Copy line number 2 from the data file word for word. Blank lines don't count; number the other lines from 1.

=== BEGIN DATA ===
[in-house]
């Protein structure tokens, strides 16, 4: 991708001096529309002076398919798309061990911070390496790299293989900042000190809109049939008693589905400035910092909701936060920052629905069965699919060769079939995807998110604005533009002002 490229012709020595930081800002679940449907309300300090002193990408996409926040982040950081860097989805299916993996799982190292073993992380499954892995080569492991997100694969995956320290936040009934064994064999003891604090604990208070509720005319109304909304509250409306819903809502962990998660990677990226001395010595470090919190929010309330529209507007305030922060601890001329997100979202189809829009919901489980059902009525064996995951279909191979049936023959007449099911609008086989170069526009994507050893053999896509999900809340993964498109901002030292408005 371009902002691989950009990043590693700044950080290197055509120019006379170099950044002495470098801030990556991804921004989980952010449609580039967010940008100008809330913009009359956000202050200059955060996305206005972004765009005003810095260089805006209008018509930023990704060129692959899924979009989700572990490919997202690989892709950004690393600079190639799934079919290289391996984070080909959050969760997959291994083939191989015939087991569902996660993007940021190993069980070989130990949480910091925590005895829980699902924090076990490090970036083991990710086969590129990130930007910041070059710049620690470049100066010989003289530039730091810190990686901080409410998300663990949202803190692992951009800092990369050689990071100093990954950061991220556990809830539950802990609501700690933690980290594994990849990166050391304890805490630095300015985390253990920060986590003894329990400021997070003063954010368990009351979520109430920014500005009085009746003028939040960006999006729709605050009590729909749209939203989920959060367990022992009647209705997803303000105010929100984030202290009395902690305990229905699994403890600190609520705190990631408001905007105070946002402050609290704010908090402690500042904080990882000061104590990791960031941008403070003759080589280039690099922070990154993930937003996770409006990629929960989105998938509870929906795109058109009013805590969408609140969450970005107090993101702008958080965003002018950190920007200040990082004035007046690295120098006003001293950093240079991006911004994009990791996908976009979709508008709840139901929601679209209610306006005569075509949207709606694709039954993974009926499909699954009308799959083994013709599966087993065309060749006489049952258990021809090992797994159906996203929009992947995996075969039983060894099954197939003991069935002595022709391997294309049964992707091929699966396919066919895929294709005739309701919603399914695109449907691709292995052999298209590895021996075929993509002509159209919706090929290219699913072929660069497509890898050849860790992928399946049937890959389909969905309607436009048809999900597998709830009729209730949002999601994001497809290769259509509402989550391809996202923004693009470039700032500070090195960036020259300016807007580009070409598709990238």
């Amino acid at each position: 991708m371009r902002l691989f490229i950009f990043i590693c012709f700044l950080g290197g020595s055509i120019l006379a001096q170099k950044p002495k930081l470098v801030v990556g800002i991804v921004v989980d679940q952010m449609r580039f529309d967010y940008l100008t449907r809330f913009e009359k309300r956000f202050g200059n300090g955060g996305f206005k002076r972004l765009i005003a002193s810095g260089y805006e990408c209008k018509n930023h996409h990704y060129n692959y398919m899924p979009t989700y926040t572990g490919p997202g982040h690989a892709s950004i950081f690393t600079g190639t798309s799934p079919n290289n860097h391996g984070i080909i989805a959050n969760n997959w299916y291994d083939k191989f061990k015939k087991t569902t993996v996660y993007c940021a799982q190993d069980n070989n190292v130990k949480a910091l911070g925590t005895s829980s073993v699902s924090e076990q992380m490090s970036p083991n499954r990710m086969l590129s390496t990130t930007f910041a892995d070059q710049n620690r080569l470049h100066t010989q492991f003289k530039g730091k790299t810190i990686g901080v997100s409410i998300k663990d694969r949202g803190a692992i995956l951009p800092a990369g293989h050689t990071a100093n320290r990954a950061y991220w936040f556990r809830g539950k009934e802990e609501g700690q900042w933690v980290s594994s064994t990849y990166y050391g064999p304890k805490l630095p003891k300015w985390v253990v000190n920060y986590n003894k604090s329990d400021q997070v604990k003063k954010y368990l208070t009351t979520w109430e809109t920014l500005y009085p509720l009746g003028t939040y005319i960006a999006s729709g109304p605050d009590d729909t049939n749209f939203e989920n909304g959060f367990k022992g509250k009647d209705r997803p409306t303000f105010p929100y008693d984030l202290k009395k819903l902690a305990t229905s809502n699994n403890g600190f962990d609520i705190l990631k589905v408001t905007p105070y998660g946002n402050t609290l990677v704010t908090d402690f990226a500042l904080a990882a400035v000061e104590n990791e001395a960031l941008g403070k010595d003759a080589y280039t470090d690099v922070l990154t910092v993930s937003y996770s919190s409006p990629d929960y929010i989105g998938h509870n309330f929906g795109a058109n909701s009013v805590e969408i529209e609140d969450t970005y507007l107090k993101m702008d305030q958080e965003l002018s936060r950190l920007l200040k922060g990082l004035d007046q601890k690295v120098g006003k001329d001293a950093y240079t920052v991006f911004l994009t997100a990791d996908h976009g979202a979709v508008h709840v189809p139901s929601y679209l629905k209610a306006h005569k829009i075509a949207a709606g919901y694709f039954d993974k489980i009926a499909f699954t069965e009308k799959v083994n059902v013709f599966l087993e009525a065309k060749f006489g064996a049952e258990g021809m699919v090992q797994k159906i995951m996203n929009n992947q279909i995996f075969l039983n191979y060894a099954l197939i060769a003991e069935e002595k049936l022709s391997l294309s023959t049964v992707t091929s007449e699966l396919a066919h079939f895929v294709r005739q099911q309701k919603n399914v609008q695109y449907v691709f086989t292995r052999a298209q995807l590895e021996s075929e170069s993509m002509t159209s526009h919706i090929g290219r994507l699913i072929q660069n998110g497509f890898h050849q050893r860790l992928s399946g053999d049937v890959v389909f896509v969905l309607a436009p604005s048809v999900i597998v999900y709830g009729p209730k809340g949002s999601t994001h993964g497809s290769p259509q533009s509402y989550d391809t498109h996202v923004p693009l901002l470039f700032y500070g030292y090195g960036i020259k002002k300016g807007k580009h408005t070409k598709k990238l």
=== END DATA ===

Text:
């Protein structure tokens, strides 16, 4: 991708001096529309002076398919798309061990911070390496790299293989900042000190809109049939008693589905400035910092909701936060920052629905069965699919060769079939995807998110604005533009002002 490229012709020595930081800002679940449907309300300090002193990408996409926040982040950081860097989805299916993996799982190292073993992380499954892995080569492991997100694969995956320290936040009934064994064999003891604090604990208070509720005319109304909304509250409306819903809502962990998660990677990226001395010595470090919190929010309330529209507007305030922060601890001329997100979202189809829009919901489980059902009525064996995951279909191979049936023959007449099911609008086989170069526009994507050893053999896509999900809340993964498109901002030292408005 371009902002691989950009990043590693700044950080290197055509120019006379170099950044002495470098801030990556991804921004989980952010449609580039967010940008100008809330913009009359956000202050200059955060996305206005972004765009005003810095260089805006209008018509930023990704060129692959899924979009989700572990490919997202690989892709950004690393600079190639799934079919290289391996984070080909959050969760997959291994083939191989015939087991569902996660993007940021190993069980070989130990949480910091925590005895829980699902924090076990490090970036083991990710086969590129990130930007910041070059710049620690470049100066010989003289530039730091810190990686901080409410998300663990949202803190692992951009800092990369050689990071100093990954950061991220556990809830539950802990609501700690933690980290594994990849990166050391304890805490630095300015985390253990920060986590003894329990400021997070003063954010368990009351979520109430920014500005009085009746003028939040960006999006729709605050009590729909749209939203989920959060367990022992009647209705997803303000105010929100984030202290009395902690305990229905699994403890600190609520705190990631408001905007105070946002402050609290704010908090402690500042904080990882000061104590990791960031941008403070003759080589280039690099922070990154993930937003996770409006990629929960989105998938509870929906795109058109009013805590969408609140969450970005107090993101702008958080965003002018950190920007200040990082004035007046690295120098006003001293950093240079991006911004994009990791996908976009979709508008709840139901929601679209209610306006005569075509949207709606694709039954993974009926499909699954009308799959083994013709599966087993065309060749006489049952258990021809090992797994159906996203929009992947995996075969039983060894099954197939003991069935002595022709391997294309049964992707091929699966396919066919895929294709005739309701919603399914695109449907691709292995052999298209590895021996075929993509002509159209919706090929290219699913072929660069497509890898050849860790992928399946049937890959389909969905309607436009048809999900597998709830009729209730949002999601994001497809290769259509509402989550391809996202923004693009470039700032500070090195960036020259300016807007580009070409598709990238």